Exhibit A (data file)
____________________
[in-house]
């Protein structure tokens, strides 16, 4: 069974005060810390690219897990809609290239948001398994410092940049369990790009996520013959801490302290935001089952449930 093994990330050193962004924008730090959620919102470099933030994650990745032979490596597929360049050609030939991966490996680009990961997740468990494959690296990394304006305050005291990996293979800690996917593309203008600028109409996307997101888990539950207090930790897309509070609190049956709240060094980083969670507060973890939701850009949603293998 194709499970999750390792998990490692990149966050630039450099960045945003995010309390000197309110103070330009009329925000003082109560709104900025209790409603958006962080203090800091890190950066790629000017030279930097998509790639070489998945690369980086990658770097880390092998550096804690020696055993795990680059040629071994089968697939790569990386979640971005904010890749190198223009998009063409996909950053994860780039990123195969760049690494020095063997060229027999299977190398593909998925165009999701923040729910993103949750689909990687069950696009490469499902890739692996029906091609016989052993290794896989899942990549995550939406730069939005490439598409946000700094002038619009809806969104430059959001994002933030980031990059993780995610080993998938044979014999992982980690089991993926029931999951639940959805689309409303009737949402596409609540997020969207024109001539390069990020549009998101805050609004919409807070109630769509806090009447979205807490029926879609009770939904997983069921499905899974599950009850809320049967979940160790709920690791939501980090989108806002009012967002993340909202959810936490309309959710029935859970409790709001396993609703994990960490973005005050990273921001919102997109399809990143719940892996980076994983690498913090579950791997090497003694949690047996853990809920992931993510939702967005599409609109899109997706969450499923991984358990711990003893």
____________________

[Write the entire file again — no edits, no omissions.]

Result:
[in-house]
């Protein structure tokens, strides 16, 4: 069974005060810390690219897990809609290239948001398994410092940049369990790009996520013959801490302290935001089952449930 093994990330050193962004924008730090959620919102470099933030994650990745032979490596597929360049050609030939991966490996680009990961997740468990494959690296990394304006305050005291990996293979800690996917593309203008600028109409996307997101888990539950207090930790897309509070609190049956709240060094980083969670507060973890939701850009949603293998 194709499970999750390792998990490692990149966050630039450099960045945003995010309390000197309110103070330009009329925000003082109560709104900025209790409603958006962080203090800091890190950066790629000017030279930097998509790639070489998945690369980086990658770097880390092998550096804690020696055993795990680059040629071994089968697939790569990386979640971005904010890749190198223009998009063409996909950053994860780039990123195969760049690494020095063997060229027999299977190398593909998925165009999701923040729910993103949750689909990687069950696009490469499902890739692996029906091609016989052993290794896989899942990549995550939406730069939005490439598409946000700094002038619009809806969104430059959001994002933030980031990059993780995610080993998938044979014999992982980690089991993926029931999951639940959805689309409303009737949402596409609540997020969207024109001539390069990020549009998101805050609004919409807070109630769509806090009447979205807490029926879609009770939904997983069921499905899974599950009850809320049967979940160790709920690791939501980090989108806002009012967002993340909202959810936490309309959710029935859970409790709001396993609703994990960490973005005050990273921001919102997109399809990143719940892996980076994983690498913090579950791997090497003694949690047996853990809920992931993510939702967005599409609109899109997706969450499923991984358990711990003893």